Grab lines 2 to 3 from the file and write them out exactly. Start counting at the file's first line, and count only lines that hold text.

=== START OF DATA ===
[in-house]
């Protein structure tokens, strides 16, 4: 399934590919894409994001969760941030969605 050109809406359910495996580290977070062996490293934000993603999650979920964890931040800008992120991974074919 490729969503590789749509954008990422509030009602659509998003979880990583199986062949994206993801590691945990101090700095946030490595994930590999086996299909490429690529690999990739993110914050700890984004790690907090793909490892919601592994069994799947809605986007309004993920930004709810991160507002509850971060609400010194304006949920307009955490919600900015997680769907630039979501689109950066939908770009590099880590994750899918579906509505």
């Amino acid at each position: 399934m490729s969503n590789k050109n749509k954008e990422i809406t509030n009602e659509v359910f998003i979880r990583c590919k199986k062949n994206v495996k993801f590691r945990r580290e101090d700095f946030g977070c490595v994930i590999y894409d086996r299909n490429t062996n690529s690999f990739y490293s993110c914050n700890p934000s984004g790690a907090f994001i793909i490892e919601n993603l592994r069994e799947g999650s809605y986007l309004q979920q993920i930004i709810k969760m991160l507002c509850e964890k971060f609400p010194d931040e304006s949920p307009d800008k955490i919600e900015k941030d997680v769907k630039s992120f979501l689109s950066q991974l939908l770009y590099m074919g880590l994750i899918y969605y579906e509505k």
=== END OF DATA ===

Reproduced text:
């Protein structure tokens, strides 16, 4: 399934590919894409994001969760941030969605 050109809406359910495996580290977070062996490293934000993603999650979920964890931040800008992120991974074919 490729969503590789749509954008990422509030009602659509998003979880990583199986062949994206993801590691945990101090700095946030490595994930590999086996299909490429690529690999990739993110914050700890984004790690907090793909490892919601592994069994799947809605986007309004993920930004709810991160507002509850971060609400010194304006949920307009955490919600900015997680769907630039979501689109950066939908770009590099880590994750899918579906509505």
């Amino acid at each position: 399934m490729s969503n590789k050109n749509k954008e990422i809406t509030n009602e659509v359910f998003i979880r990583c590919k199986k062949n994206v495996k993801f590691r945990r580290e101090d700095f946030g977070c490595v994930i590999y894409d086996r299909n490429t062996n690529s690999f990739y490293s993110c914050n700890p934000s984004g790690a907090f994001i793909i490892e919601n993603l592994r069994e799947g999650s809605y986007l309004q979920q993920i930004i709810k969760m991160l507002c509850e964890k971060f609400p010194d931040e304006s949920p307009d800008k955490i919600e900015k941030d997680v769907k630039s992120f979501l689109s950066q991974l939908l770009y590099m074919g880590l994750i899918y969605y579906e509505k």